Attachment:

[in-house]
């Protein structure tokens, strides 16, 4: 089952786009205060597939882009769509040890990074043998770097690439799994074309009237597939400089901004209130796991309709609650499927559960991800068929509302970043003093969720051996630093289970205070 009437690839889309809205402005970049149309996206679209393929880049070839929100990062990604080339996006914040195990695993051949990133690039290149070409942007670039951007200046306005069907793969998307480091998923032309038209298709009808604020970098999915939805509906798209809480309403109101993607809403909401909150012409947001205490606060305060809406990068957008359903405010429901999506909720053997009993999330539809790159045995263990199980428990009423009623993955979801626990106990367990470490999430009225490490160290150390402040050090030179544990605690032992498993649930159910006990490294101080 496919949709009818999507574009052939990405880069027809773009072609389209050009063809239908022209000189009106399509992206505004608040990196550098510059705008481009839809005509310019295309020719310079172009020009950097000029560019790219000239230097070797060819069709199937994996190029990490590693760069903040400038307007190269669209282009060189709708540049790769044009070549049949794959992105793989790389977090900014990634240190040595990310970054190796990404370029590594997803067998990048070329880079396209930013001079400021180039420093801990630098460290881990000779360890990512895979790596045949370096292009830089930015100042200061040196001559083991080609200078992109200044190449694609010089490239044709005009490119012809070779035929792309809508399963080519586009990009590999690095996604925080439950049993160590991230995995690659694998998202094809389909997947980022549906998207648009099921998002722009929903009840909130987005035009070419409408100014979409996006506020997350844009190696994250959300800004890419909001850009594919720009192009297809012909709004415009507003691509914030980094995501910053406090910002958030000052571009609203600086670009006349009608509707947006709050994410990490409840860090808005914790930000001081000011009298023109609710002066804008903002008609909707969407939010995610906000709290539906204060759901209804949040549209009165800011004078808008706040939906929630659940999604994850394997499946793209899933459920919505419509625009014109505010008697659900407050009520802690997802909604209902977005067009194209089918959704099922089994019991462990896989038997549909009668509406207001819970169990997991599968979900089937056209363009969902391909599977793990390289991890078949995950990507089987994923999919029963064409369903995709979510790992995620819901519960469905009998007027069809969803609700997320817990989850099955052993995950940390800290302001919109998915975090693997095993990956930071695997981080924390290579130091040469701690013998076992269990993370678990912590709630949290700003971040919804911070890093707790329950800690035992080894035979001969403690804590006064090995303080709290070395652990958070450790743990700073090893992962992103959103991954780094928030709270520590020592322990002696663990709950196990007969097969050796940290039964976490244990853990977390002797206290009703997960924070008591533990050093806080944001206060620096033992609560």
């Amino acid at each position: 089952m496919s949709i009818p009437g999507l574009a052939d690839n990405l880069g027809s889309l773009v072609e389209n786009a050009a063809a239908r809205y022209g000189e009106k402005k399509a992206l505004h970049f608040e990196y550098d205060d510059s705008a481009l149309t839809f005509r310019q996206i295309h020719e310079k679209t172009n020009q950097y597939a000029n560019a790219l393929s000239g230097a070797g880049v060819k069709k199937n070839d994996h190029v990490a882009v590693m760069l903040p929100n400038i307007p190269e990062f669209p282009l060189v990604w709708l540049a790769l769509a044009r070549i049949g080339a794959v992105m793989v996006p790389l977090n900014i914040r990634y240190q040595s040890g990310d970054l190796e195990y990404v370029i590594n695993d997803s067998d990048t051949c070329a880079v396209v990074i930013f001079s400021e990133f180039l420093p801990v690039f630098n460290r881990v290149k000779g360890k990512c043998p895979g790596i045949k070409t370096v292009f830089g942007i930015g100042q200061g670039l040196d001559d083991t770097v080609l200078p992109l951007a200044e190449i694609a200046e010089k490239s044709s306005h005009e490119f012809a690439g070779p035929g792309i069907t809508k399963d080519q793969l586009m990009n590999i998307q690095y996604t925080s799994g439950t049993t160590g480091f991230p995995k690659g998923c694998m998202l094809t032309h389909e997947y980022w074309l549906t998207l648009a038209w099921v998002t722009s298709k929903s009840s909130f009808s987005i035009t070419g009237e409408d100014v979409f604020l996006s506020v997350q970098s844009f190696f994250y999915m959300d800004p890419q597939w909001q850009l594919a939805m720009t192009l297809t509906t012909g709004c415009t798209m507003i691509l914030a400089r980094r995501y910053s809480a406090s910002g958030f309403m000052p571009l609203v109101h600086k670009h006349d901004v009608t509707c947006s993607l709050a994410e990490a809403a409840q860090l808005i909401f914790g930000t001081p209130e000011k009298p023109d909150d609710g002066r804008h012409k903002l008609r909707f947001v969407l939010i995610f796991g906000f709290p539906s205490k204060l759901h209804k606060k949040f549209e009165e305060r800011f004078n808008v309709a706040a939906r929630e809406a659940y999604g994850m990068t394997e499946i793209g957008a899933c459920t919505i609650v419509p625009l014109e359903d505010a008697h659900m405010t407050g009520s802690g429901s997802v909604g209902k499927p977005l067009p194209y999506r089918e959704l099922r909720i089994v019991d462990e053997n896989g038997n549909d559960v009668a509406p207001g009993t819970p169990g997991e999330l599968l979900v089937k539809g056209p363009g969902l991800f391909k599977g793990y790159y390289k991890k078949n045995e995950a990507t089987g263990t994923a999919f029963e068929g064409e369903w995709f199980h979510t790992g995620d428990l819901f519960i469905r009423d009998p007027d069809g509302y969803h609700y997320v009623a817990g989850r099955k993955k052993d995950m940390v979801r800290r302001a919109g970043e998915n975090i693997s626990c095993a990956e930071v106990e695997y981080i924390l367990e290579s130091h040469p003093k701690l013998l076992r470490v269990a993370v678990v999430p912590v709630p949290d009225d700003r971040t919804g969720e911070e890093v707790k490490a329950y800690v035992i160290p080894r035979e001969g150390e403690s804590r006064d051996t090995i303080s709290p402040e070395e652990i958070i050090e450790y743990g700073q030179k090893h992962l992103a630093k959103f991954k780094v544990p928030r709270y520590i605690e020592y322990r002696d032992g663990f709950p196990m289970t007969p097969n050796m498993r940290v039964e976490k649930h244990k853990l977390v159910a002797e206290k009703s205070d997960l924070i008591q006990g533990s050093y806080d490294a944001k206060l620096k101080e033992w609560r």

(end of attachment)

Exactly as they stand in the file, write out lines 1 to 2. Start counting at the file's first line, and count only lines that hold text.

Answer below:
[in-house]
């Protein structure tokens, strides 16, 4: 089952786009205060597939882009769509040890990074043998770097690439799994074309009237597939400089901004209130796991309709609650499927559960991800068929509302970043003093969720051996630093289970205070 009437690839889309809205402005970049149309996206679209393929880049070839929100990062990604080339996006914040195990695993051949990133690039290149070409942007670039951007200046306005069907793969998307480091998923032309038209298709009808604020970098999915939805509906798209809480309403109101993607809403909401909150012409947001205490606060305060809406990068957008359903405010429901999506909720053997009993999330539809790159045995263990199980428990009423009623993955979801626990106990367990470490999430009225490490160290150390402040050090030179544990605690032992498993649930159910006990490294101080 496919949709009818999507574009052939990405880069027809773009072609389209050009063809239908022209000189009106399509992206505004608040990196550098510059705008481009839809005509310019295309020719310079172009020009950097000029560019790219000239230097070797060819069709199937994996190029990490590693760069903040400038307007190269669209282009060189709708540049790769044009070549049949794959992105793989790389977090900014990634240190040595990310970054190796990404370029590594997803067998990048070329880079396209930013001079400021180039420093801990630098460290881990000779360890990512895979790596045949370096292009830089930015100042200061040196001559083991080609200078992109200044190449694609010089490239044709005009490119012809070779035929792309809508399963080519586009990009590999690095996604925080439950049993160590991230995995690659694998998202094809389909997947980022549906998207648009099921998002722009929903009840909130987005035009070419409408100014979409996006506020997350844009190696994250959300800004890419909001850009594919720009192009297809012909709004415009507003691509914030980094995501910053406090910002958030000052571009609203600086670009006349009608509707947006709050994410990490409840860090808005914790930000001081000011009298023109609710002066804008903002008609909707969407939010995610906000709290539906204060759901209804949040549209009165800011004078808008706040939906929630659940999604994850394997499946793209899933459920919505419509625009014109505010008697659900407050009520802690997802909604209902977005067009194209089918959704099922089994019991462990896989038997549909009668509406207001819970169990997991599968979900089937056209363009969902391909599977793990390289991890078949995950990507089987994923999919029963064409369903995709979510790992995620819901519960469905009998007027069809969803609700997320817990989850099955052993995950940390800290302001919109998915975090693997095993990956930071695997981080924390290579130091040469701690013998076992269990993370678990912590709630949290700003971040919804911070890093707790329950800690035992080894035979001969403690804590006064090995303080709290070395652990958070450790743990700073090893992962992103959103991954780094928030709270520590020592322990002696663990709950196990007969097969050796940290039964976490244990853990977390002797206290009703997960924070008591533990050093806080944001206060620096033992609560």